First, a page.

Remove the fuel tank according to the instructions specific to the make and model of your car. Drain the fuel into a fuel caddy. Clean debris from the top, and flush the tank with water. Clean the inside of the tank with a high-pressure mixture of dish soap and water.
Check for rust and road debris near the top of the tank, particularly near the hanger or module assembly to keep contaminants out of the tank. Take off the lock ring and the hanger or module assembly. Flush the tank with water, and install the new hanger or module assembly.
Swish the fuel tank in a circle to gather any debris left in the bottom of the tank. Pour the water and debris into an approved disposal container, invert the tank, and smack the bottom to knock any remaining debris out. Put a mixture of dish soap and water through a high-pressure spray system to get around the baffling that keeps water from easily entering many modern fuel tanks. Circulate air through the tank, or set it outside on a warm sunny day to let it dry.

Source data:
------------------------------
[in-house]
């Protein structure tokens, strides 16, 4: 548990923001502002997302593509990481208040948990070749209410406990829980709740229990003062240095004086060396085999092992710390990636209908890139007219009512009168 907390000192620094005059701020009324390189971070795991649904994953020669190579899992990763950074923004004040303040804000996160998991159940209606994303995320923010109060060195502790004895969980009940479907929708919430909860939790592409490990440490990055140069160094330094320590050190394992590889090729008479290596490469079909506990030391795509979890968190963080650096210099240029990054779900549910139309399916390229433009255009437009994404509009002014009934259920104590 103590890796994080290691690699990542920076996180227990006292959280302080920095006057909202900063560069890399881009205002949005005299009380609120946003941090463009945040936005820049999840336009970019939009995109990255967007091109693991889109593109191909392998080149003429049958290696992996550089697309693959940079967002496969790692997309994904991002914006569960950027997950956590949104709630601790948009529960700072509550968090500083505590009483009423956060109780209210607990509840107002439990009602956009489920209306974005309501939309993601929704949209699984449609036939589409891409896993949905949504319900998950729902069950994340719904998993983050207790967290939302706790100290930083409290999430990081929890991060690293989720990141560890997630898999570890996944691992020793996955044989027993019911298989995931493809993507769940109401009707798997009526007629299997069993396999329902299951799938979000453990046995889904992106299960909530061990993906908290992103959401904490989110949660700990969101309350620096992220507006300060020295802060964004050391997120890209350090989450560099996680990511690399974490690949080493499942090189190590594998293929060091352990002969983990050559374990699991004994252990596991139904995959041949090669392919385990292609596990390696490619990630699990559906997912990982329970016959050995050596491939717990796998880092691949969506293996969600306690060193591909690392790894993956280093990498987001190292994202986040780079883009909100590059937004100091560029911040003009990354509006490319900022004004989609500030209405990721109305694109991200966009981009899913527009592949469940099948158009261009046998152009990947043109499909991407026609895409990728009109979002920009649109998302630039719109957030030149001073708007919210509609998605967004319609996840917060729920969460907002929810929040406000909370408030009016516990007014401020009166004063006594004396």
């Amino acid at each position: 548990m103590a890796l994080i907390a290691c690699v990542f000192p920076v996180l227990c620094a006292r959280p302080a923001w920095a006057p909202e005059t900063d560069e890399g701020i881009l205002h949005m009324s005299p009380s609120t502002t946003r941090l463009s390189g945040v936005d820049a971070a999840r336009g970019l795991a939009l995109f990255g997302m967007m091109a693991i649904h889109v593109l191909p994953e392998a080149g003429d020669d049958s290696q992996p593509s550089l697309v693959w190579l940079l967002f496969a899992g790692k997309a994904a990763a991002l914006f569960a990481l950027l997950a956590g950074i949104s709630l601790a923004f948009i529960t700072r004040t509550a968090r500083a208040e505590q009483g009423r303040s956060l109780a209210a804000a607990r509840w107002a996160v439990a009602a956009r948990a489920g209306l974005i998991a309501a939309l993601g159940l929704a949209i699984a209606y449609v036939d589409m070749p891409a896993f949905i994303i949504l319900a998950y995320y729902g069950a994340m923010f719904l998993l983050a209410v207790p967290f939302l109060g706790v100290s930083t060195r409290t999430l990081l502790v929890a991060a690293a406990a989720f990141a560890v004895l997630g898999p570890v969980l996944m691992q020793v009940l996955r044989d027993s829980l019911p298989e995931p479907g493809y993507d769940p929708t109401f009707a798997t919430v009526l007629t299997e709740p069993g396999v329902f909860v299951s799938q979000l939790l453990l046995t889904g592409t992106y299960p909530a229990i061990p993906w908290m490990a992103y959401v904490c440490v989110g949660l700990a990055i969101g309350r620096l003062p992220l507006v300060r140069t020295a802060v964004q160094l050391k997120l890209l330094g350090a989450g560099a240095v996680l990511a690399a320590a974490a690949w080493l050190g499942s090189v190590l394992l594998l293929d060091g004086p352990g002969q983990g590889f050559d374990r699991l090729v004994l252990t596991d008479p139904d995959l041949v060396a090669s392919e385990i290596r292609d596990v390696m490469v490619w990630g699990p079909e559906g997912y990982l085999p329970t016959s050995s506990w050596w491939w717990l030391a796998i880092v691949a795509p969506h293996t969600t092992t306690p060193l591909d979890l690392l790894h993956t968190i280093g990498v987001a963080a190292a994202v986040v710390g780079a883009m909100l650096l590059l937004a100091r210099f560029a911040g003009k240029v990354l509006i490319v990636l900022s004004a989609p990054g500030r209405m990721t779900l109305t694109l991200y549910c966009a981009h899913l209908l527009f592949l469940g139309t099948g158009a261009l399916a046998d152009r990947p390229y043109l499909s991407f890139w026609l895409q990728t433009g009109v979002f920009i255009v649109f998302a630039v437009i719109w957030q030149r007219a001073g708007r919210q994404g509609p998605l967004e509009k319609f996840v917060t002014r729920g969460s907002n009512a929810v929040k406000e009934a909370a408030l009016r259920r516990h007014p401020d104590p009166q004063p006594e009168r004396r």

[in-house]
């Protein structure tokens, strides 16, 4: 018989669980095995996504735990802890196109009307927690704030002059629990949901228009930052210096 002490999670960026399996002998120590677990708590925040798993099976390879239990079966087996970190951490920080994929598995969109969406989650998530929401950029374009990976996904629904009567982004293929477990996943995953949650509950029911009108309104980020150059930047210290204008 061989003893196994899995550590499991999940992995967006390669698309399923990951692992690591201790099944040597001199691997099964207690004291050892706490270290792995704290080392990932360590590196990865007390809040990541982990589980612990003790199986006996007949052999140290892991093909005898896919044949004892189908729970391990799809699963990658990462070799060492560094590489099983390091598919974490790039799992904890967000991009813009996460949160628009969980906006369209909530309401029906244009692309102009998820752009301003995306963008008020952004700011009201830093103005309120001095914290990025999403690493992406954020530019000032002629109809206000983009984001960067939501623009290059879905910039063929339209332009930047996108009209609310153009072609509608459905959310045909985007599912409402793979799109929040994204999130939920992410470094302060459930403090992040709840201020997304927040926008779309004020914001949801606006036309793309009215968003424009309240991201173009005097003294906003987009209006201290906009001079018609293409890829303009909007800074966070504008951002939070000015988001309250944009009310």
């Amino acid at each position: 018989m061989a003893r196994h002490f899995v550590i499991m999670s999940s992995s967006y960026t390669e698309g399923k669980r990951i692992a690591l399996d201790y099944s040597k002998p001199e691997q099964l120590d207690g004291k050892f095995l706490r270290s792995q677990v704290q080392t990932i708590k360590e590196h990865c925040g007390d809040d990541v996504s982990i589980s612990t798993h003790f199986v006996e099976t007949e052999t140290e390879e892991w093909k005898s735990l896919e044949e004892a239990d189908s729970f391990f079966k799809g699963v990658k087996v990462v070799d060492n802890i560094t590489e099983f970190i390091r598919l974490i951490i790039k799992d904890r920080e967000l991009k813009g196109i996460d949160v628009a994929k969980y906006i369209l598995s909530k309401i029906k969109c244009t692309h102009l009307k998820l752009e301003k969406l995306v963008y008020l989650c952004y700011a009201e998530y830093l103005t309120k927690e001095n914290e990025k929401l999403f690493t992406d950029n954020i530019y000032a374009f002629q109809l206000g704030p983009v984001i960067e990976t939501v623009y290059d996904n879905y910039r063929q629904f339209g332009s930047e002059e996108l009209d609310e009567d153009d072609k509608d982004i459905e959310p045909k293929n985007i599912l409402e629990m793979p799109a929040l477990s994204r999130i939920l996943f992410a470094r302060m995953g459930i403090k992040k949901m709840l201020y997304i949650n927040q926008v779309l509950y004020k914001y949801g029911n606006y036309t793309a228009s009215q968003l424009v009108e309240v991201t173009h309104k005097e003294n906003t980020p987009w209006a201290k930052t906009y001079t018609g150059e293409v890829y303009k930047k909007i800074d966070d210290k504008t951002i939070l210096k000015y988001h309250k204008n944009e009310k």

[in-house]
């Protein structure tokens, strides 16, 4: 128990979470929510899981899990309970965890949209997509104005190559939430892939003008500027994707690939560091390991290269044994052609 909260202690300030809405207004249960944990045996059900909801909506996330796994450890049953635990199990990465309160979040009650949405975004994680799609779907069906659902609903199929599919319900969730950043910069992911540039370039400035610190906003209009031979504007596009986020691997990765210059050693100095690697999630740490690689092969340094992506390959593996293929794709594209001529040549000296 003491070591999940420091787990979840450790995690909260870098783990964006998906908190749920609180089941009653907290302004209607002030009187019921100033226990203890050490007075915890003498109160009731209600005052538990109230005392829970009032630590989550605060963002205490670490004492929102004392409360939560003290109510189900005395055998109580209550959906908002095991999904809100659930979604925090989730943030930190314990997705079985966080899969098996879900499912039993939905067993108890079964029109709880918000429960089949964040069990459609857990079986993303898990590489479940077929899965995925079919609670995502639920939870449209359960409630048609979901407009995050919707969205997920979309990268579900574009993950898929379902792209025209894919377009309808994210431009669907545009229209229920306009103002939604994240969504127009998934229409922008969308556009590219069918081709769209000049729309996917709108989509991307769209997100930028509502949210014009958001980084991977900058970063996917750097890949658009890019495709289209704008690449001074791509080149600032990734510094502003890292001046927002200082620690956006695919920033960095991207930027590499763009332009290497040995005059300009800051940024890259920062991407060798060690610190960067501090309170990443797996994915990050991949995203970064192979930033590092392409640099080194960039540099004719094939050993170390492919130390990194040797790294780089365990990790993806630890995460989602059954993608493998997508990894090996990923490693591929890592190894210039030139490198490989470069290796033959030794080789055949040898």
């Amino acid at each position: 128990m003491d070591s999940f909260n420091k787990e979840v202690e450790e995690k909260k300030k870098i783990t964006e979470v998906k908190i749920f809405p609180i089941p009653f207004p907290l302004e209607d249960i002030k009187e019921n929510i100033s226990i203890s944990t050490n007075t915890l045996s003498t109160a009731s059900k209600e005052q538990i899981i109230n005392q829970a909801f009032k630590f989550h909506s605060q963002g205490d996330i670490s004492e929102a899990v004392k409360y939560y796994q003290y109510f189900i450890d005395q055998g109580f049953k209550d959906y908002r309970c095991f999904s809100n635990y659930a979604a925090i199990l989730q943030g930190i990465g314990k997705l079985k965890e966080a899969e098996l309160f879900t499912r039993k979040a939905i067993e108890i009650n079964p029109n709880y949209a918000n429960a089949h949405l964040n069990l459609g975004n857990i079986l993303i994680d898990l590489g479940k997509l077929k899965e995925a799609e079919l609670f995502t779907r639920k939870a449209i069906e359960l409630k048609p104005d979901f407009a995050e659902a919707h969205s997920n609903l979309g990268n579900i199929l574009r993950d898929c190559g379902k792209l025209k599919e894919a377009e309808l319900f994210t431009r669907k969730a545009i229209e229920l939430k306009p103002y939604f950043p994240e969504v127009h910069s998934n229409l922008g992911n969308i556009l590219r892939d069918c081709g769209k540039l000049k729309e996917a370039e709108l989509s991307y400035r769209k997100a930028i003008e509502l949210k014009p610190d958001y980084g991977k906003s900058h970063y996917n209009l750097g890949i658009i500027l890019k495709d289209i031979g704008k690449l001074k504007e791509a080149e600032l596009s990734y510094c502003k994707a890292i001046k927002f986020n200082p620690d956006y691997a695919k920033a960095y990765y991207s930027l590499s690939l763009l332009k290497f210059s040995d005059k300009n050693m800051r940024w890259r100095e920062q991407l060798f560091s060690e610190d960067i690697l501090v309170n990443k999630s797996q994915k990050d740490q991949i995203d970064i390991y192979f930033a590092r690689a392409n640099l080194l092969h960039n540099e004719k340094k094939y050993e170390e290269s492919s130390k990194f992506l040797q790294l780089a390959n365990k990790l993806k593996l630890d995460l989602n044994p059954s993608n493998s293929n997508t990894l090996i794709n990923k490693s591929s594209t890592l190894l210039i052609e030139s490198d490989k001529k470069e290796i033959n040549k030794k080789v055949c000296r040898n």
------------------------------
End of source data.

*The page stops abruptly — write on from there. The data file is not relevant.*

Wipe as much of the fuel tank out with a lint-free shop towel, and run compressed air through the tank to dry it completely. Look at all parts of the tank to check for rust or signs of damage. If either is present, repair the flaw or replace the tank. Let the tank sit for 30 minutes after drying it with compressed air, and then add the fuel back to it from the caddy, and reattach it to the car.